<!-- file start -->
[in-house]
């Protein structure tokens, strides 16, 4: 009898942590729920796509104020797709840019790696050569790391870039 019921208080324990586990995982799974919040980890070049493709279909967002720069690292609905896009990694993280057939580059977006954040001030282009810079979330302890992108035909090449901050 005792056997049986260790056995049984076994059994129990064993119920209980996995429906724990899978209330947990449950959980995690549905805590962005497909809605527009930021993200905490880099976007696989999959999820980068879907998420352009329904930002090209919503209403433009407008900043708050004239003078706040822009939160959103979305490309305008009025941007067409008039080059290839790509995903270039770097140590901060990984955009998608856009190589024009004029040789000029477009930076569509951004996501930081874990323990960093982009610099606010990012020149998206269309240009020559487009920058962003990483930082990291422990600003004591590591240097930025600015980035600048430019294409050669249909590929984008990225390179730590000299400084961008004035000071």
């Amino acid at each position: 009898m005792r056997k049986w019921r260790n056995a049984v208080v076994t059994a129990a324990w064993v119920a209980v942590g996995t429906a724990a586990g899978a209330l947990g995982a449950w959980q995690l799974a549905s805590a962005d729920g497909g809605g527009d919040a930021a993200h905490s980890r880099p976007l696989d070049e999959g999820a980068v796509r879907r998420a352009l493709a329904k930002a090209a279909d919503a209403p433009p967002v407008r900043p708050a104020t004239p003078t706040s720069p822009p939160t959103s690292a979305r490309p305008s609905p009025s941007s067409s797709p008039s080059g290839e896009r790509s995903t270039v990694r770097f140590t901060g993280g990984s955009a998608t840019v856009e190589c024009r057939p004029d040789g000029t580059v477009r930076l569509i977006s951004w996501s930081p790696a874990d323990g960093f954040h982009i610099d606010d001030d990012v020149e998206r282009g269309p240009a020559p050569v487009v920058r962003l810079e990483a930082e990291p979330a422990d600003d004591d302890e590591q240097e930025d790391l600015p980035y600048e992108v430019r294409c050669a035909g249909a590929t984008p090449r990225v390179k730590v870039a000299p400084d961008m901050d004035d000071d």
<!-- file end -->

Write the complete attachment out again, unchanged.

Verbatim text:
[in-house]
């Protein structure tokens, strides 16, 4: 009898942590729920796509104020797709840019790696050569790391870039 019921208080324990586990995982799974919040980890070049493709279909967002720069690292609905896009990694993280057939580059977006954040001030282009810079979330302890992108035909090449901050 005792056997049986260790056995049984076994059994129990064993119920209980996995429906724990899978209330947990449950959980995690549905805590962005497909809605527009930021993200905490880099976007696989999959999820980068879907998420352009329904930002090209919503209403433009407008900043708050004239003078706040822009939160959103979305490309305008009025941007067409008039080059290839790509995903270039770097140590901060990984955009998608856009190589024009004029040789000029477009930076569509951004996501930081874990323990960093982009610099606010990012020149998206269309240009020559487009920058962003990483930082990291422990600003004591590591240097930025600015980035600048430019294409050669249909590929984008990225390179730590000299400084961008004035000071």
């Amino acid at each position: 009898m005792r056997k049986w019921r260790n056995a049984v208080v076994t059994a129990a324990w064993v119920a209980v942590g996995t429906a724990a586990g899978a209330l947990g995982a449950w959980q995690l799974a549905s805590a962005d729920g497909g809605g527009d919040a930021a993200h905490s980890r880099p976007l696989d070049e999959g999820a980068v796509r879907r998420a352009l493709a329904k930002a090209a279909d919503a209403p433009p967002v407008r900043p708050a104020t004239p003078t706040s720069p822009p939160t959103s690292a979305r490309p305008s609905p009025s941007s067409s797709p008039s080059g290839e896009r790509s995903t270039v990694r770097f140590t901060g993280g990984s955009a998608t840019v856009e190589c024009r057939p004029d040789g000029t580059v477009r930076l569509i977006s951004w996501s930081p790696a874990d323990g960093f954040h982009i610099d606010d001030d990012v020149e998206r282009g269309p240009a020559p050569v487009v920058r962003l810079e990483a930082e990291p979330a422990d600003d004591d302890e590591q240097e930025d790391l600015p980035y600048e992108v430019r294409c050669a035909g249909a590929t984008p090449r990225v390179k730590v870039a000299p400084d961008m901050d004035d000071d």